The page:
Skip to main content

PhD project title

New tools for new antibiotic targets The development of novel probes for mechanistic studies on bacterial glycolipid-processing enzymes

Outline description, including interdisciplinary, intersectoral and international dimensions (300 words max)

Antibacterial resistance is a major threat to human health. The recent COVID-19 pandemic has highlighted the problem posed by bacterial infections, with a major study showing that half of COVID-19 fatalities were due to a secondary bacterial infection (Lancet 2020, 395, 1054). Therefore, there is a pertinent need for new antimicrobial targets.  Bacteria produce several glycopolymers and glycoproteins that are vital to their survival, including peptidoglycan, which is a key component of the bacterial cell wall. Peptidoglycan biosynthesis involves several glycolipid intermediates, all of which are linked to the cell membrane by the universal lipid carrier, undecaprenyl phosphate. The enzymes that process undecaprenyl-linked biomolecules are hot antibiotic targets, as they are vital and unique to bacteria. However, detailed studies on these enzymes have been limited due to the lack of suitable probes to interrogate their mechanism. An understanding of enzyme mechanism is a vital pre-requisite to the rationale design of inhibitors. This project aims to develop new labelled analogues of undecaprenyl phosphate as probes to perform mechanistic studies on several important enzymes, including enzymes involved in protein O-glycosylation in Burkholderia, a Gram-negative bacterium that can cause life-threatening illnesses, and undecaprenyl pyrophosphate phosphatase (UppP), an essential enzyme in all bacteria. This is a highly interdisciplinary project. Natural product isolation, chemical synthesis of glycolipid probes and enzymatic assays will be performed in the Cochrane Lab. Protein expression, growth of protein crystals and protein/glycolipid co-crystals will be performed in the Valvano Lab (for Burkholderia enzymes) and Caffrey Lab (collaborators at TCD that work with UppP). Macromolecular X-ray crystallography will be performed under the supervision of Dr. Vincent Olieric (non-HEI partner) at the Paul Scherrer Institute. This project will increase our mechanistic understanding of bacterial glycolipid-processing enzymes and could enable the rational design of inhibitors of these enzymes, leading to new classes of antibiotics.

Key words/descriptors

 

 

Antimicrobials, enzyme mechanisms, chemical probes, macromolecular X-ray crystallography, antibiotics

 

Fit to CITI-GENS theme(s)

Life Sciences

Supervisor Information

 

 

First Supervisor: Dr Stephen Cochrane                                School: Chemistry and Chemical Engineering

Second Supervisor: Prof Miguel Valvano                            School: Wellcome-Wolfson Institute for Experimental Medicine

Third Supervisor:  Dr Vincent Olieric                                    Company: Paul Scherrer Institute

Collaborator: Prof Martin Caffrey                                         School: Biochemistry, Trinity College Dublin

Name of non-HEI partner(s)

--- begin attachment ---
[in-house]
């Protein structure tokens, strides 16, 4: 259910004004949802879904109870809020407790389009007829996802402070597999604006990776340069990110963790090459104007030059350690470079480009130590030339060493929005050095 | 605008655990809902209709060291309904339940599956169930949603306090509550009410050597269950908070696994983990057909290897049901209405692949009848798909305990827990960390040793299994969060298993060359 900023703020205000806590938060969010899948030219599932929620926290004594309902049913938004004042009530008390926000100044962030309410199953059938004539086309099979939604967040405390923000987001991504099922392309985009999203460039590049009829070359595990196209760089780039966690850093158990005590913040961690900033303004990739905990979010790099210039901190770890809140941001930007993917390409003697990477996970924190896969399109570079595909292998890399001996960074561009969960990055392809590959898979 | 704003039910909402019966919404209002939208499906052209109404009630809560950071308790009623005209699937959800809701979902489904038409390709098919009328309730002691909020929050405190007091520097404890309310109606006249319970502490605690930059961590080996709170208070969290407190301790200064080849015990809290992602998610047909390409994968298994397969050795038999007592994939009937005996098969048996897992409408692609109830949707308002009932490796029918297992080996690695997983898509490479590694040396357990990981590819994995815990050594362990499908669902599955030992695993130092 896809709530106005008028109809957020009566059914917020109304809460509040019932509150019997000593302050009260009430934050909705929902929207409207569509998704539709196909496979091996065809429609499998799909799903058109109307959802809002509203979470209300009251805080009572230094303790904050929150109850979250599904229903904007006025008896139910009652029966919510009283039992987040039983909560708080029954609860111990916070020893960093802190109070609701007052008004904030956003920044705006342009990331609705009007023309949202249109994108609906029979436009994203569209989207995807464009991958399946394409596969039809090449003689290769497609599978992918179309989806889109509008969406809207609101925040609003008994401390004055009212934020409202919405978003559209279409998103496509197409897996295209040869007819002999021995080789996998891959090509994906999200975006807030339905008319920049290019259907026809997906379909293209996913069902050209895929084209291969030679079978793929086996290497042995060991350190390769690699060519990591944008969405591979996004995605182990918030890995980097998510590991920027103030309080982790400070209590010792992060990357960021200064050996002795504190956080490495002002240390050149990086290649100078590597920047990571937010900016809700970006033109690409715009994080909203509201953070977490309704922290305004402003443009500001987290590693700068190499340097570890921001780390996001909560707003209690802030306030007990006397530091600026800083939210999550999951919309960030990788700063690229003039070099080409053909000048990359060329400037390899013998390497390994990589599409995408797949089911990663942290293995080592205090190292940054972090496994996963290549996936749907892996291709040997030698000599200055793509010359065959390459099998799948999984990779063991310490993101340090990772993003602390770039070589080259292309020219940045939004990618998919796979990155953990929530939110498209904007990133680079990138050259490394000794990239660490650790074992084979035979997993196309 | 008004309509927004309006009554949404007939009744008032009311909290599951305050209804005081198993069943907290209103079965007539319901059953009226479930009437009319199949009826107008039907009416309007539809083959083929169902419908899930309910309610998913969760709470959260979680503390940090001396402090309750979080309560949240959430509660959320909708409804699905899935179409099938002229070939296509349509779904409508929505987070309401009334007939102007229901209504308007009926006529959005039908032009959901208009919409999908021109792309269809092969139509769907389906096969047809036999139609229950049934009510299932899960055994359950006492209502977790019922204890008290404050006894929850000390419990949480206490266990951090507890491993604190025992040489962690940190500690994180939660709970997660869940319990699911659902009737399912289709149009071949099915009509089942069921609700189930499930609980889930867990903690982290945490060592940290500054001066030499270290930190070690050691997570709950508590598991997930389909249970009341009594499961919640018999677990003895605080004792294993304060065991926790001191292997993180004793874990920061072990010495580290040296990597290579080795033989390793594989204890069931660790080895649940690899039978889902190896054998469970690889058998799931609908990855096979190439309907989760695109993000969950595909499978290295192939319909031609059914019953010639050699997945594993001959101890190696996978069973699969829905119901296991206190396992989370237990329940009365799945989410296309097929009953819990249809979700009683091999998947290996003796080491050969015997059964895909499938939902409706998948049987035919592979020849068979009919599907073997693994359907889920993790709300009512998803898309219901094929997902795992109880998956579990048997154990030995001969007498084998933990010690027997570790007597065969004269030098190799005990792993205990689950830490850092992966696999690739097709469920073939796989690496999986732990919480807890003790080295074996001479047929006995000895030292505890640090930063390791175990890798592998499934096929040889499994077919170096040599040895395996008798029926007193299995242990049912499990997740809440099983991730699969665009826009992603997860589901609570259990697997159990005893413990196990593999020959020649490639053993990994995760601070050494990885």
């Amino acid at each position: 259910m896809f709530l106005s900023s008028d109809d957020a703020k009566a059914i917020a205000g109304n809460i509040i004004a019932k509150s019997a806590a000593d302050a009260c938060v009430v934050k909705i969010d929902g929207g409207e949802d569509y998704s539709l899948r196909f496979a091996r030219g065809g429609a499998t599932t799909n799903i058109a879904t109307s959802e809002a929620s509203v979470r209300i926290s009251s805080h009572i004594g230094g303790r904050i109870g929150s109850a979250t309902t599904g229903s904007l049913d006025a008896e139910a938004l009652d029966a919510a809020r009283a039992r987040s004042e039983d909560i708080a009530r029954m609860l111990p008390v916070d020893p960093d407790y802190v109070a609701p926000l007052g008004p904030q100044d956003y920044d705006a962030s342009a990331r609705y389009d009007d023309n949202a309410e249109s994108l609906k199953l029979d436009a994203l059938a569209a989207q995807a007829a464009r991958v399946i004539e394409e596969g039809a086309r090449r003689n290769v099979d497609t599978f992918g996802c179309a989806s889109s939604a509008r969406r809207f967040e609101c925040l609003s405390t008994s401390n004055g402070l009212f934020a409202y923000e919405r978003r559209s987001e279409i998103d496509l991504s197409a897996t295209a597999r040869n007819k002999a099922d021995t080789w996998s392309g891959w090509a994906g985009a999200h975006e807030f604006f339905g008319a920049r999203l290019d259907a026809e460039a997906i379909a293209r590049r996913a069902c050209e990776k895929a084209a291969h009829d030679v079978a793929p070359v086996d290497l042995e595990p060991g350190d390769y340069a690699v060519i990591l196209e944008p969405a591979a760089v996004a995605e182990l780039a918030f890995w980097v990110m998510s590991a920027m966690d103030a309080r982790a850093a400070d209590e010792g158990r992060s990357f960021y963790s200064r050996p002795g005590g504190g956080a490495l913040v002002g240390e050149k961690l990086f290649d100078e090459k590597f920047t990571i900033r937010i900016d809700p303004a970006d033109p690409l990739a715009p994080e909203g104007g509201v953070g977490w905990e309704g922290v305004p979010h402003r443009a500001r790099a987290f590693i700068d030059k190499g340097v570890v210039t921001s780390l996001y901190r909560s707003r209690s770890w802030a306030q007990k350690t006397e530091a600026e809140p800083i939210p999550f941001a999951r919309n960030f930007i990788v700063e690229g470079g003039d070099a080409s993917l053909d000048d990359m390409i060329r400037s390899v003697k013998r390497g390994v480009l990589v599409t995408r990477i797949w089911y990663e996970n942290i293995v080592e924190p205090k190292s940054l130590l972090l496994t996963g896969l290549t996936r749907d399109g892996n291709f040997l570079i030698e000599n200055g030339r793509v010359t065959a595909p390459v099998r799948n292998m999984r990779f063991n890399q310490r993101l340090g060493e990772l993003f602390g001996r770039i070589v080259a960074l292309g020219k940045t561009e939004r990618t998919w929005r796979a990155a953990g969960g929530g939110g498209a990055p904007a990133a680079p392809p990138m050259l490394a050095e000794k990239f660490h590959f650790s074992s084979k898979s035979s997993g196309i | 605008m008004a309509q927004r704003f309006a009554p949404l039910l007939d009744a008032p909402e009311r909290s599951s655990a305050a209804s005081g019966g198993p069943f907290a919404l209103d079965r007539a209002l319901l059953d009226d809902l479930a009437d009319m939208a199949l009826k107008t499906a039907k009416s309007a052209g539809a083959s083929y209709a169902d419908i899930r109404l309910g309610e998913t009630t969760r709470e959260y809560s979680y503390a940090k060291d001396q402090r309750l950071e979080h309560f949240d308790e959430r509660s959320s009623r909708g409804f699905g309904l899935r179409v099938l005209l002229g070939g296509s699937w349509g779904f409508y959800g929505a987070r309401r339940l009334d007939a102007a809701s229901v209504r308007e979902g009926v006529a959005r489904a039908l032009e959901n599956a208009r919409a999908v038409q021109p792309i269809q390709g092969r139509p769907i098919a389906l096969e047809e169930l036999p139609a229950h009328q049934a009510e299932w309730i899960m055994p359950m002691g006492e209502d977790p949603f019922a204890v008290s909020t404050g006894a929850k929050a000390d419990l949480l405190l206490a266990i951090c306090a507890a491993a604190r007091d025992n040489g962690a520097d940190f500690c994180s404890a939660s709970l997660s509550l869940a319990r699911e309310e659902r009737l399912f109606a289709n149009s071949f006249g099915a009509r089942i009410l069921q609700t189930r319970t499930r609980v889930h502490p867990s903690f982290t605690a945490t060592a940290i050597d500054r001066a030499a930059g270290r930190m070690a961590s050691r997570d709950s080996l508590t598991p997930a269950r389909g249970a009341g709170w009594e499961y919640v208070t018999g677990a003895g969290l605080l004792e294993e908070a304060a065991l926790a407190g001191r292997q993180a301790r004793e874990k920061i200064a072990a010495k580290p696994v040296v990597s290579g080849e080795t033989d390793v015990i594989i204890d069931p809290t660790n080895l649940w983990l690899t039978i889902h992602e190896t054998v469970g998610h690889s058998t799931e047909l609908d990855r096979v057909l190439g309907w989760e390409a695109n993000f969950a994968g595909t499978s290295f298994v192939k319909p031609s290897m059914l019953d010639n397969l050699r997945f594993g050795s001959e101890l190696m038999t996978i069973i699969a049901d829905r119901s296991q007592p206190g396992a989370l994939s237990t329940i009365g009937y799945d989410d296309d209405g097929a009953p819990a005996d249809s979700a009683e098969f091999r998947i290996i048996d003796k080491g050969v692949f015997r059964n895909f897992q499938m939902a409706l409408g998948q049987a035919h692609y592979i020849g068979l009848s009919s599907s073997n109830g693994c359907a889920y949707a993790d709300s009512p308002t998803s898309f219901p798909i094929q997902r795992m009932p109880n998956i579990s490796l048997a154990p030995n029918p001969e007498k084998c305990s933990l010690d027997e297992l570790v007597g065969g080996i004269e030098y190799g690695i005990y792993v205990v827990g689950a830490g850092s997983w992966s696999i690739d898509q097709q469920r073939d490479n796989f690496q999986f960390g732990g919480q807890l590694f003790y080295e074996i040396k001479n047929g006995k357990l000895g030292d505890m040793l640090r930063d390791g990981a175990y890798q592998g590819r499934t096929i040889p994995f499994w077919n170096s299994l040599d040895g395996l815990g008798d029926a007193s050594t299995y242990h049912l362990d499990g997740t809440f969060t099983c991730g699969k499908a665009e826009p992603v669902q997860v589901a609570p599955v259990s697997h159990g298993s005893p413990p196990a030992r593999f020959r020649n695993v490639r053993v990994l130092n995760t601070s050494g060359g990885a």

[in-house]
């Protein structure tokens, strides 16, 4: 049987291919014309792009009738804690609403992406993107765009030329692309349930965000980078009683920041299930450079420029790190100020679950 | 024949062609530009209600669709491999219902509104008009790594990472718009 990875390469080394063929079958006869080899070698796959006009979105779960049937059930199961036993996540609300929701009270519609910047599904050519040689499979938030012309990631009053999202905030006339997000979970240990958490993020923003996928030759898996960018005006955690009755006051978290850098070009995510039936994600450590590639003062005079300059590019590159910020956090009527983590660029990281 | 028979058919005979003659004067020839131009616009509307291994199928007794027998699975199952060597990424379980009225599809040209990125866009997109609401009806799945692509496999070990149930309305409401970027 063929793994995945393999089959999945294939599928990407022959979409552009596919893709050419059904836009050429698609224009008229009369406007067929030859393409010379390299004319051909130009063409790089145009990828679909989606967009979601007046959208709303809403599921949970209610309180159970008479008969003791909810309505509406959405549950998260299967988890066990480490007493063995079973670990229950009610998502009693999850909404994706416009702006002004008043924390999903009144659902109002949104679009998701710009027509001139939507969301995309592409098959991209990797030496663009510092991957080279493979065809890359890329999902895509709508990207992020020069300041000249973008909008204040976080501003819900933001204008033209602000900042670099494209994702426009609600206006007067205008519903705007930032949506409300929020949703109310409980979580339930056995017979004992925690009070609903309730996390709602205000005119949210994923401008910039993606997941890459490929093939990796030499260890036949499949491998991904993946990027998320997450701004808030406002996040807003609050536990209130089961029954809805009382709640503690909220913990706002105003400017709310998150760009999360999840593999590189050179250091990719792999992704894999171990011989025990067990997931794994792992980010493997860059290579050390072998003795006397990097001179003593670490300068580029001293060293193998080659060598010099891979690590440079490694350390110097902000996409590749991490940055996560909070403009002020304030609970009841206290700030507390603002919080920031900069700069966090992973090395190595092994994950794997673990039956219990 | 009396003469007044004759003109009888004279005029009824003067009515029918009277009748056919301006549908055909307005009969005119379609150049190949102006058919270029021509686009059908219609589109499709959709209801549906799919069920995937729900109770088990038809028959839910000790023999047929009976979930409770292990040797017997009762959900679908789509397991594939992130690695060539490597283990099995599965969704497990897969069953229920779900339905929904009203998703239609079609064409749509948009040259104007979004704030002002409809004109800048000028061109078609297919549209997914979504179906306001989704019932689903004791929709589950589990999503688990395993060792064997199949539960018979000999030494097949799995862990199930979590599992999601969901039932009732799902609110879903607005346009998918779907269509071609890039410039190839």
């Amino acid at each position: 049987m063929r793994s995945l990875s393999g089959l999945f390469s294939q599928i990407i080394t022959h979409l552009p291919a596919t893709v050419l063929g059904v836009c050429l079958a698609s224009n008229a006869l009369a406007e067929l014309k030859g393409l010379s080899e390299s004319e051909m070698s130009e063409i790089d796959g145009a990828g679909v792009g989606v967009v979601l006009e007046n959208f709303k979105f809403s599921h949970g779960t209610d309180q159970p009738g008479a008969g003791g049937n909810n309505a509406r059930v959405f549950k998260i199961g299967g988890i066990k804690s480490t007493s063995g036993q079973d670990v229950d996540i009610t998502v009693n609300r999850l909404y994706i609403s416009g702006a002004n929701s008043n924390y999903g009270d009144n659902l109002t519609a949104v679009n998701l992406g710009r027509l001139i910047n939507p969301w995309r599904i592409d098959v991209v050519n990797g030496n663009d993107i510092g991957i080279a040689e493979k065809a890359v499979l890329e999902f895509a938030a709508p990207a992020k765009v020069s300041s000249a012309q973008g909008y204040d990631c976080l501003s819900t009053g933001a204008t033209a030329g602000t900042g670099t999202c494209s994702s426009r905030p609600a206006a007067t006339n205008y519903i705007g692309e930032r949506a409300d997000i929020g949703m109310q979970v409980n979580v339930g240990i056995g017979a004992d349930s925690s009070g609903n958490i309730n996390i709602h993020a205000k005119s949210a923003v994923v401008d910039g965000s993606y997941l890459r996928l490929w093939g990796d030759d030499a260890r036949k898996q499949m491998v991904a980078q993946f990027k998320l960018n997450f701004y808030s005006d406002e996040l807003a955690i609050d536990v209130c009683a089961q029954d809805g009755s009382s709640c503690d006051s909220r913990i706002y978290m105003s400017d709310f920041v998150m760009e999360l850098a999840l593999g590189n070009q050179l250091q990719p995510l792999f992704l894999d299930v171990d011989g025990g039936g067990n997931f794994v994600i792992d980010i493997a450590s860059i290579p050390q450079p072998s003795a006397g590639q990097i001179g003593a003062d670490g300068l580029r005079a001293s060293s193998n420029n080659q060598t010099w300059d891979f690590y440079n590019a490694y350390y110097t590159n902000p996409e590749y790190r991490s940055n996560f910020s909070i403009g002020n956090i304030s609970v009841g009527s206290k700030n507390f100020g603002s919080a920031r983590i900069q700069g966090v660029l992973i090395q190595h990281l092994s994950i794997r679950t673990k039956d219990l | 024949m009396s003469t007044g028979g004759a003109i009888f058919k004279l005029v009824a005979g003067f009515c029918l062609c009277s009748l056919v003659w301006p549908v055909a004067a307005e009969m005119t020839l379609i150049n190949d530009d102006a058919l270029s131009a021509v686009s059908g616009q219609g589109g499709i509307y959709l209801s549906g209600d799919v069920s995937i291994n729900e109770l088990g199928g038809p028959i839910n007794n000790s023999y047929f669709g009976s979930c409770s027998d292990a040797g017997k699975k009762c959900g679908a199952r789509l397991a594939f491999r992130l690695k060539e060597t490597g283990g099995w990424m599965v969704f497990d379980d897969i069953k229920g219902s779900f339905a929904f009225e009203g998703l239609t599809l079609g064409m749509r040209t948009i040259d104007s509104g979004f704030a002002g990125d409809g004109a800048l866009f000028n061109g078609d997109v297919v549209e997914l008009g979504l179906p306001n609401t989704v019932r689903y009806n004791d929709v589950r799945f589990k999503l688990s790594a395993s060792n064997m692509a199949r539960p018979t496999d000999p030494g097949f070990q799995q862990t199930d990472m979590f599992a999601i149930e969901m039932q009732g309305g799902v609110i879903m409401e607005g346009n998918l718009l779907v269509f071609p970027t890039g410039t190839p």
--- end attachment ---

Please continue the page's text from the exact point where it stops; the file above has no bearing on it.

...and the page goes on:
The Paul Scherrer Institute, Switzerland

 

Contribution of non-HEI partner(s) to the project:

 

 

 

Will provide all training and supervision required for acquiring X-ray crystal data at the state-of-the-art Swiss Light Source, as well as cover costs associated with performing these experiments. This is an international centre of excellence so ample opportunities will also be available to the PhD student to network with scientists from all over the world.

 

 

. Please describe the profile of the non-HEI partner and the nature of the relationship.    

 

 

The Paul Scherrer Institute (PSI) develops, builds and operates large, complex research facilities and makes them available to the national and international research community. The institute's own key research priorities are in the fields of matter and materials, energy and environment and human health. PSI is committed to the training of future generations. Altogether PSI employs 2100 people, of which about one quarter are post-docs, post-graduates or apprentices, thus being the largest research institute in Switzerland. PSI is part of the ETH Domain.

Macromolecular Crystallography at the Swiss Light Source (SLS) group operates two high performance undulator beam lines as well as a state-of-the-art bending magnet beamline for protein crystallography. The group is involved in several aspects of protein crystallography including the development of advanced beamline instrumentation and crystallographic methods, as well as structural biology projects. Dr Vincent Olieric is the beamline scientist in the Laboratory for Macromolecules and Bioimaging (LSB) at the SLS. His expertise includes structural biology, macromolecular crystallography, crystallographic data collection strategies and synchrotron beamlines instrumentation.

It is envisaged that the PSI will support with the Doctoral Programme in the following ways: 1) host the PhD student at various points throughout the project for acquisition of X-ray crystal data; 2) provide all necessary supervision, mentoring and training required; 3) offer additional training courses at the PSI for personal development and 4) cover the consumables costs associated with the research activities undertaken by the PhD student during their time at the PSI and provide access to necessary laboratory equipment and infrastructure.

Dr Cochrane and Prof Caffrey, a collaborator on this project, already collaborate with Dr Olieric on X-ray methods for macromolecular crystallographic data collection so a strong relationship is in place.

Subject area

Chemical Biology